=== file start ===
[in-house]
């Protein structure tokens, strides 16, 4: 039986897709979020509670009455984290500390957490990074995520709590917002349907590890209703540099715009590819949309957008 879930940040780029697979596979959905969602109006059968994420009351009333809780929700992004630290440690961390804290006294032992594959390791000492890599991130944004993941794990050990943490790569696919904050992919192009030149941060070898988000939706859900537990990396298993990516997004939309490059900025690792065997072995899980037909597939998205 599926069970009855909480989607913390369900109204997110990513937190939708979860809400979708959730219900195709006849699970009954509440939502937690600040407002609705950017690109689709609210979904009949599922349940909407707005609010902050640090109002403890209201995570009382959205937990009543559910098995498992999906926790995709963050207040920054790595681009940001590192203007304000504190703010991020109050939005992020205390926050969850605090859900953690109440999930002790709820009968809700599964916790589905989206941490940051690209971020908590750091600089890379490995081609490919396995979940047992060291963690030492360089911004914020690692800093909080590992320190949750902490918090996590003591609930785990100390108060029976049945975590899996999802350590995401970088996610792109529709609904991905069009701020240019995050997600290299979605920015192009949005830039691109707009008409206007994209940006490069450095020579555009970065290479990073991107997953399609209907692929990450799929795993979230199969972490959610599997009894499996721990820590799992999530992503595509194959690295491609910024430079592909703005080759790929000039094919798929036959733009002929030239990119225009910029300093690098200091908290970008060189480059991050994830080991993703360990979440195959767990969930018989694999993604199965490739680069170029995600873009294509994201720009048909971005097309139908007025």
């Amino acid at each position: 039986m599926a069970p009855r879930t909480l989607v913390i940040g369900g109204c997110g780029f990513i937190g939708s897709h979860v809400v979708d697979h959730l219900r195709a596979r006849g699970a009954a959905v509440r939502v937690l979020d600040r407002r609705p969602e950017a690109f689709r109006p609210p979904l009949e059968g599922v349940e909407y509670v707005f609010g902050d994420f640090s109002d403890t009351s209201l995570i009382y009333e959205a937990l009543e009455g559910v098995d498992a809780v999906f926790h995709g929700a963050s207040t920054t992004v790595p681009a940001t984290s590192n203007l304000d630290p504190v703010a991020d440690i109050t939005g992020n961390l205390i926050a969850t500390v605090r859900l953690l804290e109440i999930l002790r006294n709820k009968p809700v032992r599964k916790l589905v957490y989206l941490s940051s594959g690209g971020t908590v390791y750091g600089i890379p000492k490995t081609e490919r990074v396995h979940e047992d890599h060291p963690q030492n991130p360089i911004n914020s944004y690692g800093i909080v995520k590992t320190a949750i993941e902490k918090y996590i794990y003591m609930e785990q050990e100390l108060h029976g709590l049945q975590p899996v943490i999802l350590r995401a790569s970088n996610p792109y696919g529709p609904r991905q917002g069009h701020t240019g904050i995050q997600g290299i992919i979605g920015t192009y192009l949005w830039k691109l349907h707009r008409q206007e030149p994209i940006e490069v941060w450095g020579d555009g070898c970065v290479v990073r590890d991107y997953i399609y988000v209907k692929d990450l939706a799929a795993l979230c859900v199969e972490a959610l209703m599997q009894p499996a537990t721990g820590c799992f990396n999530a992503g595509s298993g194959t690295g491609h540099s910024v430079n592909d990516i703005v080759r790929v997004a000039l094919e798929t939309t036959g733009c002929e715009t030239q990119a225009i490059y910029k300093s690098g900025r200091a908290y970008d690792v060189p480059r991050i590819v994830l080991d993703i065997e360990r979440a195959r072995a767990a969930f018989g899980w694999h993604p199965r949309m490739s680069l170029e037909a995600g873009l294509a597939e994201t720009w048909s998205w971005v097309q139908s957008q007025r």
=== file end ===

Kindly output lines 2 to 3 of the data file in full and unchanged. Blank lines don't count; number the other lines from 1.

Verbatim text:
């Protein structure tokens, strides 16, 4: 039986897709979020509670009455984290500390957490990074995520709590917002349907590890209703540099715009590819949309957008 879930940040780029697979596979959905969602109006059968994420009351009333809780929700992004630290440690961390804290006294032992594959390791000492890599991130944004993941794990050990943490790569696919904050992919192009030149941060070898988000939706859900537990990396298993990516997004939309490059900025690792065997072995899980037909597939998205 599926069970009855909480989607913390369900109204997110990513937190939708979860809400979708959730219900195709006849699970009954509440939502937690600040407002609705950017690109689709609210979904009949599922349940909407707005609010902050640090109002403890209201995570009382959205937990009543559910098995498992999906926790995709963050207040920054790595681009940001590192203007304000504190703010991020109050939005992020205390926050969850605090859900953690109440999930002790709820009968809700599964916790589905989206941490940051690209971020908590750091600089890379490995081609490919396995979940047992060291963690030492360089911004914020690692800093909080590992320190949750902490918090996590003591609930785990100390108060029976049945975590899996999802350590995401970088996610792109529709609904991905069009701020240019995050997600290299979605920015192009949005830039691109707009008409206007994209940006490069450095020579555009970065290479990073991107997953399609209907692929990450799929795993979230199969972490959610599997009894499996721990820590799992999530992503595509194959690295491609910024430079592909703005080759790929000039094919798929036959733009002929030239990119225009910029300093690098200091908290970008060189480059991050994830080991993703360990979440195959767990969930018989694999993604199965490739680069170029995600873009294509994201720009048909971005097309139908007025």
């Amino acid at each position: 039986m599926a069970p009855r879930t909480l989607v913390i940040g369900g109204c997110g780029f990513i937190g939708s897709h979860v809400v979708d697979h959730l219900r195709a596979r006849g699970a009954a959905v509440r939502v937690l979020d600040r407002r609705p969602e950017a690109f689709r109006p609210p979904l009949e059968g599922v349940e909407y509670v707005f609010g902050d994420f640090s109002d403890t009351s209201l995570i009382y009333e959205a937990l009543e009455g559910v098995d498992a809780v999906f926790h995709g929700a963050s207040t920054t992004v790595p681009a940001t984290s590192n203007l304000d630290p504190v703010a991020d440690i109050t939005g992020n961390l205390i926050a969850t500390v605090r859900l953690l804290e109440i999930l002790r006294n709820k009968p809700v032992r599964k916790l589905v957490y989206l941490s940051s594959g690209g971020t908590v390791y750091g600089i890379p000492k490995t081609e490919r990074v396995h979940e047992d890599h060291p963690q030492n991130p360089i911004n914020s944004y690692g800093i909080v995520k590992t320190a949750i993941e902490k918090y996590i794990y003591m609930e785990q050990e100390l108060h029976g709590l049945q975590p899996v943490i999802l350590r995401a790569s970088n996610p792109y696919g529709p609904r991905q917002g069009h701020t240019g904050i995050q997600g290299i992919i979605g920015t192009y192009l949005w830039k691109l349907h707009r008409q206007e030149p994209i940006e490069v941060w450095g020579d555009g070898c970065v290479v990073r590890d991107y997953i399609y988000v209907k692929d990450l939706a799929a795993l979230c859900v199969e972490a959610l209703m599997q009894p499996a537990t721990g820590c799992f990396n999530a992503g595509s298993g194959t690295g491609h540099s910024v430079n592909d990516i703005v080759r790929v997004a000039l094919e798929t939309t036959g733009c002929e715009t030239q990119a225009i490059y910029k300093s690098g900025r200091a908290y970008d690792v060189p480059r991050i590819v994830l080991d993703i065997e360990r979440a195959r072995a767990a969930f018989g899980w694999h993604p199965r949309m490739s680069l170029e037909a995600g873009l294509a597939e994201t720009w048909s998205w971005v097309q139908s957008q007025r």